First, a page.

radoslav11's blog

By radoslav11, history, 4 weeks ago, In English,

Hello!

Bubble Cup 2018 Round 2 just finished, so I decided to ask about a correct solution problem NEO. I guess a lot of people passed it in with the C++ pragma optimizations or with some greedy optimizations. My team also passed it like that.

In this blog I'll share my idea. If someone has solved it in a similar way I will really appreciate if he shares his code because honestly the idea is really annoying to implement. If anyone has another solution, which is better than I will really love to know the idea.

So the solution I had in mind is or depending how we implement our query. First we will have the standard DP: dpi = maxj < i(dpj + sumi * i + sumj * j - j * sumi - i * sumj) which can be reformed to dpi = sumi * i + maxj < i((dpj + sumj * j) + ( - j * sumi) + ( - i * sumj)). Well we can still reform this equation the the following: .

Now basically we only need to implement a data structure for the following operations:

  1. Add a vector to our DS.

  2. Given a vector, find the one with the largest dot product, when multiplied with it.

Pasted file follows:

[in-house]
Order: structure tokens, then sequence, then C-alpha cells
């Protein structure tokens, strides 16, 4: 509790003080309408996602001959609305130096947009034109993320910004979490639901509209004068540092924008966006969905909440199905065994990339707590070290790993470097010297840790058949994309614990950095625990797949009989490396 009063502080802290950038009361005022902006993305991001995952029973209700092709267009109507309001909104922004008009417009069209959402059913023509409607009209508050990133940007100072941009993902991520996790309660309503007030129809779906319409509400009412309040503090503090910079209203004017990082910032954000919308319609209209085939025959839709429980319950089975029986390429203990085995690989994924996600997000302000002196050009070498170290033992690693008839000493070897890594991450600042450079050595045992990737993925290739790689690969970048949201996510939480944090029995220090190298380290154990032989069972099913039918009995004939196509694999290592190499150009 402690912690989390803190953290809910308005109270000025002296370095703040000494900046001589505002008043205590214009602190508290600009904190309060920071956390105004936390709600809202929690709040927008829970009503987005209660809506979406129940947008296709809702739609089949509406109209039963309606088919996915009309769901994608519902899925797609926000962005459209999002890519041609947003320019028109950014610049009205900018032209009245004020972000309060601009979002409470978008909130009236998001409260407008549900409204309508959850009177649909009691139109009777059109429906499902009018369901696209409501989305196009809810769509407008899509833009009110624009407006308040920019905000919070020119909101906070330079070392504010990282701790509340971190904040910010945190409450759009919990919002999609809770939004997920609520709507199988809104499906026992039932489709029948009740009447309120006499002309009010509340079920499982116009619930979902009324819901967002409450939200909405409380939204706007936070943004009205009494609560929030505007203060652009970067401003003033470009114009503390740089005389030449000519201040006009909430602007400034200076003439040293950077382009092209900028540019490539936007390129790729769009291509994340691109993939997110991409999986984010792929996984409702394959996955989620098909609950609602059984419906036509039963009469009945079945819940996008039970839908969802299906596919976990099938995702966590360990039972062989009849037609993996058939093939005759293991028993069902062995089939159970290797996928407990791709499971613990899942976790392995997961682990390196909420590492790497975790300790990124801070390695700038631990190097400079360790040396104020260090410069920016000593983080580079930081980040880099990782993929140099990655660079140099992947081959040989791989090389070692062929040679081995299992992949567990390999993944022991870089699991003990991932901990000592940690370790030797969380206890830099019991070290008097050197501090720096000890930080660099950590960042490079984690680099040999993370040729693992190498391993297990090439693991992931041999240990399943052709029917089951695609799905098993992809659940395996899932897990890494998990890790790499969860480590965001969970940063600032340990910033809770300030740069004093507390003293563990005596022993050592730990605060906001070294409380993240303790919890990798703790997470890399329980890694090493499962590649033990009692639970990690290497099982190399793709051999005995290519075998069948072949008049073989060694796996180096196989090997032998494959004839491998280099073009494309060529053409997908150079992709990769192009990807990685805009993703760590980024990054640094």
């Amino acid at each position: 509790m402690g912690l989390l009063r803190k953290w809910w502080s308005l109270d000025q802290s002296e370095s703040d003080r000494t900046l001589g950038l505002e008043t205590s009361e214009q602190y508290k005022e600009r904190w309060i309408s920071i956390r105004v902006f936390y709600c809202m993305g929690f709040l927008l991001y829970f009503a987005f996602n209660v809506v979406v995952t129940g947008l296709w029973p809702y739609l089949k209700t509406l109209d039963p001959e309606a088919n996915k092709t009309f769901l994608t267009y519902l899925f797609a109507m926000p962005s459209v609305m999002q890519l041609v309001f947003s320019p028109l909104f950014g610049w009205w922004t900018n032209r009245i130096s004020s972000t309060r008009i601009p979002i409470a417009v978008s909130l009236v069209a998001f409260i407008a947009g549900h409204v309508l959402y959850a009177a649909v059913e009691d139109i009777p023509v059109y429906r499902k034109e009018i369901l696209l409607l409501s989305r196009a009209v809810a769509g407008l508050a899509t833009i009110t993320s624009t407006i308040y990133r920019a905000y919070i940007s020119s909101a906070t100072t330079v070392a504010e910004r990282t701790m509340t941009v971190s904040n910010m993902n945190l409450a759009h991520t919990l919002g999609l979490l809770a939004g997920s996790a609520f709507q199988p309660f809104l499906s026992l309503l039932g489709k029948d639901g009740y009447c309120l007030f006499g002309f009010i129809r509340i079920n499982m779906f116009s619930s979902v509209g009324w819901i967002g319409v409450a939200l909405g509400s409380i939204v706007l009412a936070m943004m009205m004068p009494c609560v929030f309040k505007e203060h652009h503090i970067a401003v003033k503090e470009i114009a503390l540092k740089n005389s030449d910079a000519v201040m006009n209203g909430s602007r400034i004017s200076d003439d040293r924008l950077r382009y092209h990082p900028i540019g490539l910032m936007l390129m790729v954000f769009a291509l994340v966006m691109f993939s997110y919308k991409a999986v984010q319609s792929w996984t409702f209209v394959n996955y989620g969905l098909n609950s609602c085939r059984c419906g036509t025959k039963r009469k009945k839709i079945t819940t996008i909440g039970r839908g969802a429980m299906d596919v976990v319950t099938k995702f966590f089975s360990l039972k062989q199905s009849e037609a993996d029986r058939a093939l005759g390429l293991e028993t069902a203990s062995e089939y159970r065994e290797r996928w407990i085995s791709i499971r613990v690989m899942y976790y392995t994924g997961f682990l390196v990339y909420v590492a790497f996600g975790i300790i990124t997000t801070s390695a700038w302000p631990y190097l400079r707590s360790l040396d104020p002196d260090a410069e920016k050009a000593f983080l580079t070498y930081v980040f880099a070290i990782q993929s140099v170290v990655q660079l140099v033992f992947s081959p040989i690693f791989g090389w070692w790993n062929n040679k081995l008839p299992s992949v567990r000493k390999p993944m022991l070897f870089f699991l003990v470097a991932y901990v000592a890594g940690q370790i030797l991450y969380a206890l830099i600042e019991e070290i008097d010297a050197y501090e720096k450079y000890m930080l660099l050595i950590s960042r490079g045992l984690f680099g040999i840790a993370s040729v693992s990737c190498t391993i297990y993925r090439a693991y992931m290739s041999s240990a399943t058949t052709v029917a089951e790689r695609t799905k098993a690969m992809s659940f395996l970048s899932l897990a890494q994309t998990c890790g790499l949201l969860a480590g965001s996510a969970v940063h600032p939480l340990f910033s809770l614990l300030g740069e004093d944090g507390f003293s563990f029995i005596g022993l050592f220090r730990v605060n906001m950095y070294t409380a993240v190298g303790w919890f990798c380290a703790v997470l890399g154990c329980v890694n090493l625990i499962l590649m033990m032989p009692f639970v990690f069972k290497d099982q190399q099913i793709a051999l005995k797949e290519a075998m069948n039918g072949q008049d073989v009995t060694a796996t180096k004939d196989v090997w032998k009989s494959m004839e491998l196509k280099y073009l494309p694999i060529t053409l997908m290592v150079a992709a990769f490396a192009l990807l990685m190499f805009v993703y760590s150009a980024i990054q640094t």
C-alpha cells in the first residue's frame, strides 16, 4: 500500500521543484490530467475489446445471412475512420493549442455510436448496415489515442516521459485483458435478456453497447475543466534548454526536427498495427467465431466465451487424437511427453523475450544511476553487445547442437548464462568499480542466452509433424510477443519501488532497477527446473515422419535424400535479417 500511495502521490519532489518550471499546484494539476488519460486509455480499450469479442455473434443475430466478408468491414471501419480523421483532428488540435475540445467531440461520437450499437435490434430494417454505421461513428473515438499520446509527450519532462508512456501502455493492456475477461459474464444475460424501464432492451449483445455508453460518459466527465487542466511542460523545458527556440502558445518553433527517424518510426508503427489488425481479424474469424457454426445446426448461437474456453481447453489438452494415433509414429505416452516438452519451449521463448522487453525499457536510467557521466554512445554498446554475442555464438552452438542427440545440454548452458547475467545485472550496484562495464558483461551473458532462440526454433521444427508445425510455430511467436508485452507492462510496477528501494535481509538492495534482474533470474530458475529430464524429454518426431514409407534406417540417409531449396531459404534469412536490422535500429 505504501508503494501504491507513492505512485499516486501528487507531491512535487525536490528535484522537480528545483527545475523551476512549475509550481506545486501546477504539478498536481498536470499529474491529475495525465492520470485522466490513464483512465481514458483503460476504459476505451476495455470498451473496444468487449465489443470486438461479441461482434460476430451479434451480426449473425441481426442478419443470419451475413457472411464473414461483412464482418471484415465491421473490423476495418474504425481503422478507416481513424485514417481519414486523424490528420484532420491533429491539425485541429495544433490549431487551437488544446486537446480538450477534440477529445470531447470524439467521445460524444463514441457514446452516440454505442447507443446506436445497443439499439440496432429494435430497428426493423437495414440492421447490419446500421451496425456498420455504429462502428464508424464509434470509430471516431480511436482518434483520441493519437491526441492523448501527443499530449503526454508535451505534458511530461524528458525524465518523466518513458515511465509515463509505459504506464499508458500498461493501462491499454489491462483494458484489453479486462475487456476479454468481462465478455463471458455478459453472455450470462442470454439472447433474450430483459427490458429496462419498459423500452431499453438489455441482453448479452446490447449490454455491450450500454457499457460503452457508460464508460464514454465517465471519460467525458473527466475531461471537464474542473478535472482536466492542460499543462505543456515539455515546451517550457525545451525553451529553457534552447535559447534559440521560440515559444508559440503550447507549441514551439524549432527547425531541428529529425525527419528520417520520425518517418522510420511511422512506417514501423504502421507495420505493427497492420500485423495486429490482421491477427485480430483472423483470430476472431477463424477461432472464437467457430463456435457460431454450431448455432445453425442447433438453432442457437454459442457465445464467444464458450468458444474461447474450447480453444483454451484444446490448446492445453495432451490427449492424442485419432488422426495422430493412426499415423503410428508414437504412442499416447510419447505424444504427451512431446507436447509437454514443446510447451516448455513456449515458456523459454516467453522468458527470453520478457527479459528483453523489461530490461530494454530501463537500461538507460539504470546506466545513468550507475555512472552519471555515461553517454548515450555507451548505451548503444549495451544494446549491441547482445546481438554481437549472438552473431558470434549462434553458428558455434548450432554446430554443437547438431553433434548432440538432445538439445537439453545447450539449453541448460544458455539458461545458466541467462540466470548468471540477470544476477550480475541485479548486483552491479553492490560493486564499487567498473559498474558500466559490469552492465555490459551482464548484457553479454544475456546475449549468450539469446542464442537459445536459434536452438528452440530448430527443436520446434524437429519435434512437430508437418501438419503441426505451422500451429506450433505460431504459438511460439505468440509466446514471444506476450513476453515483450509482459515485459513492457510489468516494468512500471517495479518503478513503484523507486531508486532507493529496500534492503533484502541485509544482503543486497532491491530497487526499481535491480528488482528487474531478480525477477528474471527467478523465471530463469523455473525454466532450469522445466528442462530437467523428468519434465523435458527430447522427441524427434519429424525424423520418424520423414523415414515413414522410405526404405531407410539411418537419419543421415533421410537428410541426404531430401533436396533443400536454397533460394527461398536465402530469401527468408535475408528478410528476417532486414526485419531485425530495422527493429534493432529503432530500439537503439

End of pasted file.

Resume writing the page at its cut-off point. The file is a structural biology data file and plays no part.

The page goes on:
I found a paper which claimed that the following operations can be implemented with a 3D convex hull and another one which claimed that these operations can be converted to dynamic furthest point search, but unfortunately I cannot find the latter again (this happens when you do not bookmark anything). Also both presented data structures/algorithms were really annoying to implement.

So has anyone solved this problem in a legit way and if yes, can he share his solution. Thanks in advance :)

 
 
 
 
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4 weeks ago, # |
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I think some ideas from here are usable Maximum (sum × length) subarray problem

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4 weeks ago, # |
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4 weeks ago, # |
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My solution on SPOJ is . It applies the transformation you described to reduce the problem to dynamic incremental 3D extreme point queries.

For the DS, I use the static 3D convex hull algorithm from the paper "A Minimalist's Implementation of the 3-d Divide-and-Conquer Convex Hull Algorithm" by "Timothy M. Chan", adapted for dealing with some degeneracy. The paper has a small section about extreme point queries, my implementation uses persistent treaps for it.

To deal with insertions, I maintain DS of exponentially increasing sizes (1, 2, 4, 8, ...) where I insert a vector as a hull of size 1 and then merge DS of equal sizes by rebuilding the hull.

The main bottleneck was the construction of the convex hull (the algorithm has a large constant), so I optimized that part to by merging DS with a single linear-time conquer step.

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    4 weeks ago, # ^ |
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    How to solve static 3D extreme point queries with convex hull?